Over the past few weeks, there has been a raging debate about the KCSE results of Mombasa Governor Ali Hassan Joho and to some extent those of Nairobi Senator, Mike Sonko. Joho and Sonko scored D- and C- respectively in their KCSE exams. These grades cannot be described as exemplary yet the men behind them are two of the most notable leaders in Kenya’s political scene. How did they rise beyond their dismal KCSE performance? Do all the “A ” students become successful in life? What about those who fail in school? Do they go on to fail later in life too?
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It is wired in the minds of many people that the purpose of education is to get a well-paying job. Employers have cemented this position by continually insisting on good grades as a prerequisite for being hired. A lecturer once told me that education is not what you write in the exam room but what remains in your mind after you’ve left the exam room. What should remain are the life skills that one needs to succeed. The number one purpose of education should be to prepare learners to be problem solvers. All the financially successful people who appear annually on Forbes List share one characteristic – they have a habit of turning problems into opportunitiesProblem-solving, therefore, should be education’s truest purpose not just grades.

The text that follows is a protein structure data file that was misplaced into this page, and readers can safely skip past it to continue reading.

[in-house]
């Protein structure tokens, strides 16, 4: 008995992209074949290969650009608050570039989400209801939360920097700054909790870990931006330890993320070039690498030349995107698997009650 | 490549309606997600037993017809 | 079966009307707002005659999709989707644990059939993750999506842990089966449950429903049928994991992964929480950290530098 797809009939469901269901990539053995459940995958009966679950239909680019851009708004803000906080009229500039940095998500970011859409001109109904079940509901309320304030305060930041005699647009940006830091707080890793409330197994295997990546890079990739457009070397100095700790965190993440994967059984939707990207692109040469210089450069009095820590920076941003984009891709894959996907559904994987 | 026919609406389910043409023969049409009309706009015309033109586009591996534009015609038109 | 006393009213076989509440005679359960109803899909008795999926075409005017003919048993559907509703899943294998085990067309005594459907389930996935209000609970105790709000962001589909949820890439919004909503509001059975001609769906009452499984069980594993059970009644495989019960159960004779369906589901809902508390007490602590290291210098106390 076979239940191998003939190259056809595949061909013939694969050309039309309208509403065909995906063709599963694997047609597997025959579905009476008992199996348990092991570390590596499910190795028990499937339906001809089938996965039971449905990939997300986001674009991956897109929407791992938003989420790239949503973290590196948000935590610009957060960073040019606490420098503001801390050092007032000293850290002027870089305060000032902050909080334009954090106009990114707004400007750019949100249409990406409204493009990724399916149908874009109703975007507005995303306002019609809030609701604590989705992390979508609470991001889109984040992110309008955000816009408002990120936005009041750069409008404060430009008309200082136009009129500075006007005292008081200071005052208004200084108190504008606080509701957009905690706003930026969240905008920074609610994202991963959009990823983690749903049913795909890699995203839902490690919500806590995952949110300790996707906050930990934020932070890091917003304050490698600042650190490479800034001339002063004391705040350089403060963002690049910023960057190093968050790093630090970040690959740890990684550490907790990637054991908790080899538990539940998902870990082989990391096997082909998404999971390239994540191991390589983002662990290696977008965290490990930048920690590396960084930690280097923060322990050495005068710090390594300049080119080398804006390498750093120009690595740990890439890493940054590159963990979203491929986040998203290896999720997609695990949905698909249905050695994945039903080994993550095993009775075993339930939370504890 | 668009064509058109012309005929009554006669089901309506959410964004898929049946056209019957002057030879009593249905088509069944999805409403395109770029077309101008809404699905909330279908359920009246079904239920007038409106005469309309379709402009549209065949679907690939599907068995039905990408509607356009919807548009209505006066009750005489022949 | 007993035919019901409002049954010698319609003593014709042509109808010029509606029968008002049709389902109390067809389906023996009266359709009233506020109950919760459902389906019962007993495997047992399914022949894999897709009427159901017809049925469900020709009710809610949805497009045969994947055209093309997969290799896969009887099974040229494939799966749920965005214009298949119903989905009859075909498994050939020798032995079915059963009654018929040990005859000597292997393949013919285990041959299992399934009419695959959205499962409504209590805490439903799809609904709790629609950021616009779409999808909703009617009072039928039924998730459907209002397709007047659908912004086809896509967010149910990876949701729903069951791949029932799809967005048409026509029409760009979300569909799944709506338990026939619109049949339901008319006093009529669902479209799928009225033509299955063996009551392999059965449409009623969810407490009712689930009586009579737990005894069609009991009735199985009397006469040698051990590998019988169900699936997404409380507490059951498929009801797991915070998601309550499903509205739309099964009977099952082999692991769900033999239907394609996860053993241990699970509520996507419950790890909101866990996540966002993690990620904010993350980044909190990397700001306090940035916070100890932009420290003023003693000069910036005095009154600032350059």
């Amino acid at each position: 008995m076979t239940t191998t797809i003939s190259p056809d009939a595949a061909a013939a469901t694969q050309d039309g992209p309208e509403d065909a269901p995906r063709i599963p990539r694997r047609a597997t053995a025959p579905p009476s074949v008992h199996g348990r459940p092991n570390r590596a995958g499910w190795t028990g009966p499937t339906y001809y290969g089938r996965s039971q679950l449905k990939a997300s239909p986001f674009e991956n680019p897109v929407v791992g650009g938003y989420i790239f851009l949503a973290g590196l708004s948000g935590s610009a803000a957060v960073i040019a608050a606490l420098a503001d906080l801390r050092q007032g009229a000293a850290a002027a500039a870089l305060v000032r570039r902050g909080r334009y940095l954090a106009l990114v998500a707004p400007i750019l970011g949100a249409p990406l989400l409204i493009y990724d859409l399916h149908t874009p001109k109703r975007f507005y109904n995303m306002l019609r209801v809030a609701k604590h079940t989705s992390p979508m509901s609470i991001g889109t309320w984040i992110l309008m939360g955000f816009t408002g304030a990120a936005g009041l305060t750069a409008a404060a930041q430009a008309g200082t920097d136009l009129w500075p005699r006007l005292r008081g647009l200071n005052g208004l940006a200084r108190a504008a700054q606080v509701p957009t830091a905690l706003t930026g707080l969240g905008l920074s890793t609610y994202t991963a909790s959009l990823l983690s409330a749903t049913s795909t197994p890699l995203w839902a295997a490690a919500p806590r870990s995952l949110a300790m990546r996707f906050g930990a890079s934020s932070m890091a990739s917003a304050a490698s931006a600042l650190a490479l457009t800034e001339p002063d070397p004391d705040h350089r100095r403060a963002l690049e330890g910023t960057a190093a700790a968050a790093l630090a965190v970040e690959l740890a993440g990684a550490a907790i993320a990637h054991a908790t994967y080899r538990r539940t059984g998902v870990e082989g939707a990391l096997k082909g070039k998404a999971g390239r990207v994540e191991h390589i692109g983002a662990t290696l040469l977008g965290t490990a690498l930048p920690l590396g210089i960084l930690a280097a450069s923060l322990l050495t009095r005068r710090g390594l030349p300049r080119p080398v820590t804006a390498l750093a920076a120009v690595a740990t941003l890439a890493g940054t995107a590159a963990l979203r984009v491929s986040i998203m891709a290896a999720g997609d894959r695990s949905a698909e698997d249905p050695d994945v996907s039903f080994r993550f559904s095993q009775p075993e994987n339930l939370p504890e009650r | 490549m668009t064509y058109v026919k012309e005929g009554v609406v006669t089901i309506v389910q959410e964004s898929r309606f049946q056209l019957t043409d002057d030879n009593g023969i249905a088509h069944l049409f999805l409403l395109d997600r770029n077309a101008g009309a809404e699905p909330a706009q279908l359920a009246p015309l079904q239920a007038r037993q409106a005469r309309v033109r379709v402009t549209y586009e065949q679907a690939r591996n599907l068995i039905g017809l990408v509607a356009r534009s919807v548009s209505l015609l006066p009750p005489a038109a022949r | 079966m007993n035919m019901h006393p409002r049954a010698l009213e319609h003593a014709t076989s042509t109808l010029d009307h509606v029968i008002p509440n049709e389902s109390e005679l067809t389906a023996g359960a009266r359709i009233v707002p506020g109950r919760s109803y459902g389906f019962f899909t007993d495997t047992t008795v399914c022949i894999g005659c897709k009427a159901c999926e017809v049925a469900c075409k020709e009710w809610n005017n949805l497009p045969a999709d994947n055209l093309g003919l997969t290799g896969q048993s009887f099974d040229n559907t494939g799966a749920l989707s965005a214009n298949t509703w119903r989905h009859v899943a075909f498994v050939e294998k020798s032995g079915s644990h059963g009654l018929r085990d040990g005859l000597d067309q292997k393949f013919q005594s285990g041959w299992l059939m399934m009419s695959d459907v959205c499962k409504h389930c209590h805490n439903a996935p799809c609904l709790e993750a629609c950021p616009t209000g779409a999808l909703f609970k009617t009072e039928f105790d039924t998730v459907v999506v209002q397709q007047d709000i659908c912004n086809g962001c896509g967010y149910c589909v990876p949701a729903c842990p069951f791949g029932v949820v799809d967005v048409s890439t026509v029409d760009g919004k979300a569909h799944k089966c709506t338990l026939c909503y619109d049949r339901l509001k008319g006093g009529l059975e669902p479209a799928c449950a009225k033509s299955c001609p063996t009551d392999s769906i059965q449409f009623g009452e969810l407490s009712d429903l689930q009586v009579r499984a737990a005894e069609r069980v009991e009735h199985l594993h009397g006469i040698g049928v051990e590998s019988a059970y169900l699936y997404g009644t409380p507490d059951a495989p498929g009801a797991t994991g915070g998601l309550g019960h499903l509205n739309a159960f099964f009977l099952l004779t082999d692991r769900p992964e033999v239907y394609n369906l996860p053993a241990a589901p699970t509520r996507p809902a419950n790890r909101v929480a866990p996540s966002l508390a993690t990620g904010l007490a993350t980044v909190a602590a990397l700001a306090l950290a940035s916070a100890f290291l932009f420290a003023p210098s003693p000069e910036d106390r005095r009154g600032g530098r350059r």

The definition of school and education should encompass more than books and the four walls of a classroom. After we are armed with certificates from schools, we make the mistake of assuming that, that is all we need to face life. The Kenyan education system is notorious for testing memory instead of imparting life lessons and skills. That explains why many youth cannot make a coin outside the realm of employment. Without their papers, they are nothing.
Whether you scored good or bad grades, the playing field is level for all depending on how you view it. Success demands nothing but zeal and determination. Good grades alone cannot parachute you to your dreams. A non exhaustive list of factors comes into play in determining your future. What connections do you have? Are you creative? How large is your network and how important is it? By all means, strive to score good grades but that is barely enough. Sharpen your skills as if they are all you depend on and not your papers. Let the papers come as a bonus.
This article was written by Capital Campus Correspondent Collins Pasi.